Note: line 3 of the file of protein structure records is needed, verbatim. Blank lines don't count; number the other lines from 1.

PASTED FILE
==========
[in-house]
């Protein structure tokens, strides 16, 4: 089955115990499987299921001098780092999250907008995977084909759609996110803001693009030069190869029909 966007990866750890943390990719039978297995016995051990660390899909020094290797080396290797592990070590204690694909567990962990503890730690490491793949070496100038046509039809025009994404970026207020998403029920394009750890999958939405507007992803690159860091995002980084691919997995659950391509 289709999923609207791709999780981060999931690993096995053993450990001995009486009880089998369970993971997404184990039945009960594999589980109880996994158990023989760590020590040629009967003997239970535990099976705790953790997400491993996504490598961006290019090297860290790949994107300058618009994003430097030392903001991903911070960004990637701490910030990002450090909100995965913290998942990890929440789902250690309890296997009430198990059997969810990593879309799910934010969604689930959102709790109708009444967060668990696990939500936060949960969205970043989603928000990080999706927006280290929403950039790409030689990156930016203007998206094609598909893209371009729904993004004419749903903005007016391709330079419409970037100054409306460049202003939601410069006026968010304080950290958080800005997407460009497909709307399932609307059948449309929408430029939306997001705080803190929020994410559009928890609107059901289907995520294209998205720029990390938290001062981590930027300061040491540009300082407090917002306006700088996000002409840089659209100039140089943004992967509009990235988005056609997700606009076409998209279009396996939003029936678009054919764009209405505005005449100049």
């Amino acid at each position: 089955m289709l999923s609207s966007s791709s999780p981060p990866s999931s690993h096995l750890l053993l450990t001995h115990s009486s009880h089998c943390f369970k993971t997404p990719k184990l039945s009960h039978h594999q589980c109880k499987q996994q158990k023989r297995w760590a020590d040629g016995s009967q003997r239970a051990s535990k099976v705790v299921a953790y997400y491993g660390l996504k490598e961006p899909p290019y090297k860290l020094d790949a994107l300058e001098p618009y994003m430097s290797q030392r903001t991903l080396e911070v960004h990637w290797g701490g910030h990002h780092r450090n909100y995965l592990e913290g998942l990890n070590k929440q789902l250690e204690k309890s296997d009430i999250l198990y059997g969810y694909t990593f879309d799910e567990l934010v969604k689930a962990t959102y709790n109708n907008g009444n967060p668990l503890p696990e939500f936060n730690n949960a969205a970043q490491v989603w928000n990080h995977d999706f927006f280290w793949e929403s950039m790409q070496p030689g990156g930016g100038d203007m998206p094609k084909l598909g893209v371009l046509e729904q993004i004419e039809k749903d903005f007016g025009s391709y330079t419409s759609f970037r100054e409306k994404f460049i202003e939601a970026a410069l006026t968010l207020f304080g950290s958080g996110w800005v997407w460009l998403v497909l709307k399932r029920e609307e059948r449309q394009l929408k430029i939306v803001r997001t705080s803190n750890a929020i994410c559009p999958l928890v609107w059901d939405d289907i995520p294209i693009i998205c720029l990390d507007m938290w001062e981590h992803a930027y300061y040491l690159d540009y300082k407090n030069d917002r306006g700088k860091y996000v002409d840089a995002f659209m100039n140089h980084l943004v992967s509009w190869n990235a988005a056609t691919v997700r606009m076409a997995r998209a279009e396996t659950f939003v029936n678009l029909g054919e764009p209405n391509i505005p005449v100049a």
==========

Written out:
């Amino acid at each position: 089955m289709l999923s609207s966007s791709s999780p981060p990866s999931s690993h096995l750890l053993l450990t001995h115990s009486s009880h089998c943390f369970k993971t997404p990719k184990l039945s009960h039978h594999q589980c109880k499987q996994q158990k023989r297995w760590a020590d040629g016995s009967q003997r239970a051990s535990k099976v705790v299921a953790y997400y491993g660390l996504k490598e961006p899909p290019y090297k860290l020094d790949a994107l300058e001098p618009y994003m430097s290797q030392r903001t991903l080396e911070v960004h990637w290797g701490g910030h990002h780092r450090n909100y995965l592990e913290g998942l990890n070590k929440q789902l250690e204690k309890s296997d009430i999250l198990y059997g969810y694909t990593f879309d799910e567990l934010v969604k689930a962990t959102y709790n109708n907008g009444n967060p668990l503890p696990e939500f936060n730690n949960a969205a970043q490491v989603w928000n990080h995977d999706f927006f280290w793949e929403s950039m790409q070496p030689g990156g930016g100038d203007m998206p094609k084909l598909g893209v371009l046509e729904q993004i004419e039809k749903d903005f007016g025009s391709y330079t419409s759609f970037r100054e409306k994404f460049i202003e939601a970026a410069l006026t968010l207020f304080g950290s958080g996110w800005v997407w460009l998403v497909l709307k399932r029920e609307e059948r449309q394009l929408k430029i939306v803001r997001t705080s803190n750890a929020i994410c559009p999958l928890v609107w059901d939405d289907i995520p294209i693009i998205c720029l990390d507007m938290w001062e981590h992803a930027y300061y040491l690159d540009y300082k407090n030069d917002r306006g700088k860091y996000v002409d840089a995002f659209m100039n140089h980084l943004v992967s509009w190869n990235a988005a056609t691919v997700r606009m076409a997995r998209a279009e396996t659950f939003v029936n678009l029909g054919e764009p209405n391509i505005p005449v100049a």